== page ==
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Switzerland ends euro minimum exchange rate, cuts interest rate
[GENEVA] In a shock announcement on Thursday, Switzerland's central bank said it was ending a three-year bid to artificially hold down the value of the Swiss franc against the euro, in a move that immediately sent the safe haven currency soaring.
"The Swiss National Bank is discontinuing the minimum exchange rate of 1.20 francs per euro," the bank said in a statement.
Following the announcement, the Swiss franc strengthened 29 per cent to 0.8517 against the euro.
SNB had since September 2011 been defending the exchange rate floor in a bid to protect the country's vital export industry, including by buying massive quantities of foreign currencies.
The floor was introduced as the eurozone crisis sent investors scurrying to the safe haven currency. The Russian ruble crisis has also recently put pressure on the franc.
"The minimum exchange rate was introduced during a period of exceptional overvaluation of the Swiss franc and an extremely high level of uncertainty on the financial markets," the bank said.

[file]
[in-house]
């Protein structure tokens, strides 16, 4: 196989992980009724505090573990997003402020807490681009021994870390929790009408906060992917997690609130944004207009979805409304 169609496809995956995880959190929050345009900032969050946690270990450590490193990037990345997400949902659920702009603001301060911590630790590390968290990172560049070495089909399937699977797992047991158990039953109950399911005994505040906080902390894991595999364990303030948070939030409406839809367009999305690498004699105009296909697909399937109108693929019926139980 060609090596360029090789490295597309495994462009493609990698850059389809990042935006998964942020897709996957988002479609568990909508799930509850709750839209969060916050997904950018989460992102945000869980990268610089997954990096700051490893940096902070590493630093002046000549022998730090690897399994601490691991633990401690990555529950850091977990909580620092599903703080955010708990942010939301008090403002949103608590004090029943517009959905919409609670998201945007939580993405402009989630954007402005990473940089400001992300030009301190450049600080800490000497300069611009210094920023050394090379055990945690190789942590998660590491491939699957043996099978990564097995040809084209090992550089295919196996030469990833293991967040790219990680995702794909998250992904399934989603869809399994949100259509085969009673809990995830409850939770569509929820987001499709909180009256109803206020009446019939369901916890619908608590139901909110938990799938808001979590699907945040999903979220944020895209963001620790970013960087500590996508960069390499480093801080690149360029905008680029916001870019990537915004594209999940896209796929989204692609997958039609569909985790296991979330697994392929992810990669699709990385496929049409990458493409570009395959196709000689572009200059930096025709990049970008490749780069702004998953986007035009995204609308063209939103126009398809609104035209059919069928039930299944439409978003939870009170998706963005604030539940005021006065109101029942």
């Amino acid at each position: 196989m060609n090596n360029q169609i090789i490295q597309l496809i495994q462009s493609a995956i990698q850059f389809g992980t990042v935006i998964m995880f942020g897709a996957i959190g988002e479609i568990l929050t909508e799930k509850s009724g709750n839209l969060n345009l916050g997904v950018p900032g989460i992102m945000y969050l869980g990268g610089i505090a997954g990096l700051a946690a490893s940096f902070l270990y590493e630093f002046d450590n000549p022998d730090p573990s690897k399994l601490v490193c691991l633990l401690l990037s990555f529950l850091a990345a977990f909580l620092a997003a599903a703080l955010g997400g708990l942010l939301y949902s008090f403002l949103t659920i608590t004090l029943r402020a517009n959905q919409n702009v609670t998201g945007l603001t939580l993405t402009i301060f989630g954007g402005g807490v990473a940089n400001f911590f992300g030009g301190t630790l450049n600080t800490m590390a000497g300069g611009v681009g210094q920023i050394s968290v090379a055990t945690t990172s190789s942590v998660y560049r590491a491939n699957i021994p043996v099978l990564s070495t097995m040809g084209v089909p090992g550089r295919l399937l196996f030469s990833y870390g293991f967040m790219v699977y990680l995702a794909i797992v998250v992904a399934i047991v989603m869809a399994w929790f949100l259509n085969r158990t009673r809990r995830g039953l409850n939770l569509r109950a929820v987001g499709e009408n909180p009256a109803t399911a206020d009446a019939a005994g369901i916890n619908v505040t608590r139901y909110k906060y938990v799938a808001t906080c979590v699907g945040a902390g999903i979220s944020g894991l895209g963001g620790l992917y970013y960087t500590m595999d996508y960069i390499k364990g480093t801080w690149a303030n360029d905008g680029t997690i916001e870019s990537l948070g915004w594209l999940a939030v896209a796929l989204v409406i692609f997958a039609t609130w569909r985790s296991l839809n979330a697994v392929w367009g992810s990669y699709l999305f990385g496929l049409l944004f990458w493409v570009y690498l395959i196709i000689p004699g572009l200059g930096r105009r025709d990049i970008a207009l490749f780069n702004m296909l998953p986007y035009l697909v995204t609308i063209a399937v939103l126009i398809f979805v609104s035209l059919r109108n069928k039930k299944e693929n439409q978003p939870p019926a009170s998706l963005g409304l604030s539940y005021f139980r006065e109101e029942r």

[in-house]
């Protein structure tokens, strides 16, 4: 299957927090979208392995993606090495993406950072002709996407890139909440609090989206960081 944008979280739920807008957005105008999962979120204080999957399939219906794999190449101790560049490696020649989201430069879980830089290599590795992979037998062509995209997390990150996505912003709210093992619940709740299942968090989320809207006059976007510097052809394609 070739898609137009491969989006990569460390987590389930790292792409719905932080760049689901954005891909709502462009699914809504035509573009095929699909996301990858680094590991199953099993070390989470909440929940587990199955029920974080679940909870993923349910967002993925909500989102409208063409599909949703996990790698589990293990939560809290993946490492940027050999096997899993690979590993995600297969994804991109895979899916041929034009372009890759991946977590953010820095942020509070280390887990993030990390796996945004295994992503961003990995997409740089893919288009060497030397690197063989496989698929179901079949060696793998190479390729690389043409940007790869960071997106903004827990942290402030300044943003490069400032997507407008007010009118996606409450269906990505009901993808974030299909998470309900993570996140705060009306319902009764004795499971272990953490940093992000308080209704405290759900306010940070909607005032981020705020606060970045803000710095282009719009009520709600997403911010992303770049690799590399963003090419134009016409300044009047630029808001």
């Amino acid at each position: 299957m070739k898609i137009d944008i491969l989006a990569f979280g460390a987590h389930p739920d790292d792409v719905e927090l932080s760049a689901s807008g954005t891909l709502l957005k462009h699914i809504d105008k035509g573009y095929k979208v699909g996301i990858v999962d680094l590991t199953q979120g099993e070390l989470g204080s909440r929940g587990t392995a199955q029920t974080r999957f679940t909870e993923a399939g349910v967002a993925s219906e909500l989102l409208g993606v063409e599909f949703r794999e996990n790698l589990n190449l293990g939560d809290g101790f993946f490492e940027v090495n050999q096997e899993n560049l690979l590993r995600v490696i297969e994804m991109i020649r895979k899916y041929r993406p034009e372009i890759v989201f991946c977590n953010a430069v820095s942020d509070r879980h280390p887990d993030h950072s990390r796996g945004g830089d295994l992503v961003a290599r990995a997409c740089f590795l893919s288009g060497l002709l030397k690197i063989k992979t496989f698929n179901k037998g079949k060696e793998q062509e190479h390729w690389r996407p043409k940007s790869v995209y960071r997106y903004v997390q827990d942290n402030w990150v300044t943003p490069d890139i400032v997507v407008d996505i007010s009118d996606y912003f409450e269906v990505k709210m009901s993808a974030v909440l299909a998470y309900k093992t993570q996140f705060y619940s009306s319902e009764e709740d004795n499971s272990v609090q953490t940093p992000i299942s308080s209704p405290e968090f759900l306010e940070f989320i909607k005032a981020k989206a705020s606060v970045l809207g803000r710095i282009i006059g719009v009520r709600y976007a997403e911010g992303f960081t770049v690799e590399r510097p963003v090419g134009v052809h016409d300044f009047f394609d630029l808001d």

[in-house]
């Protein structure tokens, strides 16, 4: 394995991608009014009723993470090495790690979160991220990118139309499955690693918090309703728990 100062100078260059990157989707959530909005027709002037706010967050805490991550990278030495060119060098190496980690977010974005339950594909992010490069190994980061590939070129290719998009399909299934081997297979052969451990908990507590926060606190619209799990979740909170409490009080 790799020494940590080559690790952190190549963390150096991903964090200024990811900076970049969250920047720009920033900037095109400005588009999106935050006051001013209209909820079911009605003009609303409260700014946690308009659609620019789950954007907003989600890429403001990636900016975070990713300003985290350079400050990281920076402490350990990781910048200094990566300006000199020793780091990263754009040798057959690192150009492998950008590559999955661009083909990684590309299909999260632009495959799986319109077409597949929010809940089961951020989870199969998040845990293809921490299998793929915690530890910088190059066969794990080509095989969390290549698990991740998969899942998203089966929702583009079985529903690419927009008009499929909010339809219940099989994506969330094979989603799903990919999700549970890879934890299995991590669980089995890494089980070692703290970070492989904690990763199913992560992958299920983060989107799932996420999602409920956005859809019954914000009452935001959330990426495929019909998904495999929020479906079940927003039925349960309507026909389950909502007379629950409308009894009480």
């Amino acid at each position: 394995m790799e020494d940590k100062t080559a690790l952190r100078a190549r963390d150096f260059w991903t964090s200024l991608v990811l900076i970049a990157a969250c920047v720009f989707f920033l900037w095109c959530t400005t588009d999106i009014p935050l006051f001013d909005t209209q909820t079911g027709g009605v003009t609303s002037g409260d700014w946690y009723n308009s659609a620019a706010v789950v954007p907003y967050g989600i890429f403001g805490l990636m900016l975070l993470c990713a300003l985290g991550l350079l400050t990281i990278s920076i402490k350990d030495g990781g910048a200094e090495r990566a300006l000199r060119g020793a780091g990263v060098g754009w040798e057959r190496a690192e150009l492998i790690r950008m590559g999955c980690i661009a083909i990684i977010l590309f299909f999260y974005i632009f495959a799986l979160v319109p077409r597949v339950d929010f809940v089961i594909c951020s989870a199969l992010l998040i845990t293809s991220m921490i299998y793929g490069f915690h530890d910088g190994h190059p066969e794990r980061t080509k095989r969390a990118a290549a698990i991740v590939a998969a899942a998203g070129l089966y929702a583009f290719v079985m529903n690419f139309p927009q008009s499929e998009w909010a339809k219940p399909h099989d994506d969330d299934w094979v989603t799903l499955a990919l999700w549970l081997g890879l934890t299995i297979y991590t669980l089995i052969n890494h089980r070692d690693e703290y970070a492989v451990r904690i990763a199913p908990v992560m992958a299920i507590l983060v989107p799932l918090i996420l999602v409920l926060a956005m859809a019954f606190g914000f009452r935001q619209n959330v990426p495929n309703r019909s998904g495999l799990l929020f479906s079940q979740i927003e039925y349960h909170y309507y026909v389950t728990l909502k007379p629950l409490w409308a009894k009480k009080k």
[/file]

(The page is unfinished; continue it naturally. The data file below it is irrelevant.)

"This exceptional and temporary measure protected the Swiss economy from serious harm," it said.
"While the Swiss franc is still high, the overvaluation has decreased as a whole since the introduction of the minimum exchange rate. The economy was able to take advantage of this phase to adjust to the new situation," the bank added.
The central bank also announced on Thursday that it further slashing its interest rate by 0.5 percentage points on certain bank deposits to negative 0.75 per cent.
The target range for Libor - the franc's three-month London interbank offered rate - is now between -1.25 and -0.25 per cent, down from between -0.75 and 0.25 per cent.